Providing the animals with clean fresh water was one of the most time consuming and laborious tasks that winter. When the outside spickets or hoses froze, I carried water in buckets from the house. Imagine lugging and juggling the weight of the water buckets across ice or through a foot of snow. Imagine a person who can not walk and chew gum at the same time carrying those buckets on ice. Not exactly a pretty picture ehh?
We have a pond though we prefer not to use it as a water source for the animals. That year I did try to use the pond, trudging out daily to break the ice to expose the water. That ended the day I could not tell where the ground stopped and the pond began. Jabbing a short pole of rebarb in to break what I thought was the ice at the edge of the pond, I found I was actually standing about 2 foot out from the pond bank. Sliding into the murky muddy mess, winter boots filling with frigid water, I could not free my feet from the grasp of the pond.
This was my first experience with mud so deep it sucked the boots right off of your feet. I won’t bore you with the remaining details. I did make it back to the house, not too worse for wear and thankfully before the on set of hypothermia, though madder than a wet hen and with a severe case of potty mouth.
That experience is one that could have easily ended my choice of living this lifestyle, actually giving up on owning livestock. I also know now why many farms prefer to not winter over a large number of animals. What animals are meant to go to butcher, be sold, culled or moved off the farm are done so before winter.
The better half says one of his duties in life is to make my life on the farm easier (I so adore him for this). He also worries about my safety while he is gone. Wishing to make life easier and to avoid having another ear full of potty mouth brought about his installing tank heaters or de-icers that winter.
-Water Tank Heaters and Buckets -
The tank heaters we use come in two types, those that float, those that sink. Shown below are what we use. We hope to replace all floating with the sinking in the next year (sinking use less electric). We also find the sinking type is best for our inquisitive, sometime destructive, definitely chew on everything goats. The heated buckets are handy for dogs, individual stalls or kidding pens where you water one or two animals.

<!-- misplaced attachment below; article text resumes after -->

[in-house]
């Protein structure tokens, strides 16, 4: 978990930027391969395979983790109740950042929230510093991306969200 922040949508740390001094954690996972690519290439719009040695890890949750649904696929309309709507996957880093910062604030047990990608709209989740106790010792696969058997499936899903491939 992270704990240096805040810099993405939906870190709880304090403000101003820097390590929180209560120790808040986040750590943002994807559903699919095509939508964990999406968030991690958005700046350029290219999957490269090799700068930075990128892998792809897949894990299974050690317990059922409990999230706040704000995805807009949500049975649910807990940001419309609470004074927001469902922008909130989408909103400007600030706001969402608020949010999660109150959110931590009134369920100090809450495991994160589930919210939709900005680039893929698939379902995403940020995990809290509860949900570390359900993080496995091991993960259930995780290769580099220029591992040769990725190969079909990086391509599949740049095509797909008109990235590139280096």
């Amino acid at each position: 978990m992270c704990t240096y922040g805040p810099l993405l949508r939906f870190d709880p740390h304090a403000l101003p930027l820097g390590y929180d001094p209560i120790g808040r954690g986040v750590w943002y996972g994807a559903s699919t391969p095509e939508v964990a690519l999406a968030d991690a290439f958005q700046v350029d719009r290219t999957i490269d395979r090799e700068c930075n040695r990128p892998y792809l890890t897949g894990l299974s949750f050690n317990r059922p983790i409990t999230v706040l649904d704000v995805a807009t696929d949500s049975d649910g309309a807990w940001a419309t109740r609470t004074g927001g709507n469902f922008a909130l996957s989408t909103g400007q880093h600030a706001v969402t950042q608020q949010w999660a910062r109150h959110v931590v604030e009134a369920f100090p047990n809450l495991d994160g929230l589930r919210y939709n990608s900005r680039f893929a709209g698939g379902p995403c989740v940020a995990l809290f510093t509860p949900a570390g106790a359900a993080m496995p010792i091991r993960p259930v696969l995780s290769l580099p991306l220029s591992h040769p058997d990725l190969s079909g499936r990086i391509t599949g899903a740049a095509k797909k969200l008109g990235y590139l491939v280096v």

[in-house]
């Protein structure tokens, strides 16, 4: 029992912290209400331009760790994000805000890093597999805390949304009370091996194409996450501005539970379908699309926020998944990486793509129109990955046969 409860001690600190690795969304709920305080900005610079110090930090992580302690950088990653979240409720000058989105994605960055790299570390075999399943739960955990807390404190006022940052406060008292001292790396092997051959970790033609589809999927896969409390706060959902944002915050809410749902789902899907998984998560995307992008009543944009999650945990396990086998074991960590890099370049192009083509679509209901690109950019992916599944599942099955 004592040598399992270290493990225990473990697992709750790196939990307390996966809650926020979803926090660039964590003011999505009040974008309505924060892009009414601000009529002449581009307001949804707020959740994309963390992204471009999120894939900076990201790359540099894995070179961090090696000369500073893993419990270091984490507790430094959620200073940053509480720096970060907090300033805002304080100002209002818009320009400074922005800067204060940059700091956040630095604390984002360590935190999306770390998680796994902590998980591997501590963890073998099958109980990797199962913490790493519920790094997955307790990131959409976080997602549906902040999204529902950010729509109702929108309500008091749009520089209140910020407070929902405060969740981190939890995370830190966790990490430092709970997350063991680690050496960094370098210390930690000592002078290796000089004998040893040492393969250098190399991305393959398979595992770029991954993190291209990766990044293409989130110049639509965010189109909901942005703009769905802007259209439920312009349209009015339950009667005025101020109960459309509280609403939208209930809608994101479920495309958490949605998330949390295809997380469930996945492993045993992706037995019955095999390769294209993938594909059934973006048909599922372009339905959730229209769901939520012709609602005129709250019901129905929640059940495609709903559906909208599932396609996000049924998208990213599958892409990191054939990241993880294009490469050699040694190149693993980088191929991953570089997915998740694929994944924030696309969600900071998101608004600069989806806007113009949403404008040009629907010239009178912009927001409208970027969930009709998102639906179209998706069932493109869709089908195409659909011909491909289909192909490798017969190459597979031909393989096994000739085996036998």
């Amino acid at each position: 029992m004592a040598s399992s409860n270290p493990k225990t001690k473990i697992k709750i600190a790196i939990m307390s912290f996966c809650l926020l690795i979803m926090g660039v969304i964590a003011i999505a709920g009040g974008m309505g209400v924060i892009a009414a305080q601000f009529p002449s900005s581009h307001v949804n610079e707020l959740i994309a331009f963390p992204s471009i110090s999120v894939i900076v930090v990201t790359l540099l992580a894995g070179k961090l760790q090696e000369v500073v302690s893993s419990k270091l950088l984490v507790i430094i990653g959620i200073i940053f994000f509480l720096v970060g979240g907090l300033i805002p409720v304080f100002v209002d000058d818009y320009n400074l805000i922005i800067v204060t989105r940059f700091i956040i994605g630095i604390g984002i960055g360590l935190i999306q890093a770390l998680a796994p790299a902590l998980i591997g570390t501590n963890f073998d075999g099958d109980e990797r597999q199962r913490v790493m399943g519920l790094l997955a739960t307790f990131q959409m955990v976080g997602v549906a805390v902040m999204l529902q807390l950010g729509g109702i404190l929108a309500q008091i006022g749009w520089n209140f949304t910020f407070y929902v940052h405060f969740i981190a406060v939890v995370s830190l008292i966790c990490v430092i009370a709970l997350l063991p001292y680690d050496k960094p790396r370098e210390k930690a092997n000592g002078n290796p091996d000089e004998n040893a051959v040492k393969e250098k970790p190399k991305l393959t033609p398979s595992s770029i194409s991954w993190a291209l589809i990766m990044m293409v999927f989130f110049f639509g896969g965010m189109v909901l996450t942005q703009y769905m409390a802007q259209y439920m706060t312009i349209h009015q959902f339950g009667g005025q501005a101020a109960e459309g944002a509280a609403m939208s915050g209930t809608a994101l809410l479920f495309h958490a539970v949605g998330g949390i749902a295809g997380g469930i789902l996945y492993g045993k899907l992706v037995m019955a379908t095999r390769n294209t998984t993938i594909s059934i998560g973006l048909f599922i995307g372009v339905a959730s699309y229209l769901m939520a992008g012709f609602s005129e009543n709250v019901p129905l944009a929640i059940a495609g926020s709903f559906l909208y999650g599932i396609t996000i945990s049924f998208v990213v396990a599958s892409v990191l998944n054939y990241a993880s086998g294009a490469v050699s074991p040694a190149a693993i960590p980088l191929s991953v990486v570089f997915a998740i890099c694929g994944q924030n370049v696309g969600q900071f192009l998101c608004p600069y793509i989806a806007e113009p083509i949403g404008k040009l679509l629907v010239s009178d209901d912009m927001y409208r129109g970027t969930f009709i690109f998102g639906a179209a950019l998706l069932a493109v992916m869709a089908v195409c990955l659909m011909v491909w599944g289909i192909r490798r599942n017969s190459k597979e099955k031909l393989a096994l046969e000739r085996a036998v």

Sinker - Premium Utility De-icer
500 watts 120 v of power that can be used in any application of water that doesn't exceed 50 gal. Thermostatically controlled & cast aluminum design. Safe for plastic & metal tanks. De-icer comes on at 35 degrees and goes off at 45 degrees. 1 year warranty.
1500 watts of power, a safety shut-off-system that automatically shuts the de-icer off before the heating element becomes hot enough to ignite a fire or destroy itself, especially if the de-icer is removed or thrown from the tank. The 6-ft. cord has a plastic cord guard. 120v. UL listed. Measures 8-1/4" diameter x 2-3/4" high. 1 year warranty.
Heated Flat Back Bucket
120 watts 120 v. 5-gal capacity. Thermostatically controlled, comes on at 35 degrees & off at 60 degrees. The heater is completely hidden within the walls of the plastic bucket. Heavy, duty power cord can be hidden away in a bottom compartment for better seasonal use. 1 year warranty.
We have outside electrical outlets by and in our milk room, well house and the shop. Exterior heavy-duty grade extension cords are ran through PVC pipes and temporarily laid out to the water troughs. The extension cords are then plugged into an outlet closest to the water trough. Well-laa, no frozen water troughs.
Making life easier getting the water to the troughs involved buying a large household outdoor 30 something gallon plastic trash can. These can be found pretty cheaply at any local discount store. Rolling up garden hoses to be stored in the trash can and placing trash can inside back door in mud room or on back porch. The hoses do not freeze, any water left in the hoses drains into the container, not onto the floor. It is a bit of work rolling the hoses up after filling waters for the day, though much, much easier than carrying buckets.
We do have frost free water spickets located in two central areas of the farmstead. I carry the hoses to the spickets, attach, take open end to troughs, fill, when finished filling, disconnect, drag hoses back to the house, roll the 100 or so feet of hose into trashcan. Well-laa, done deal!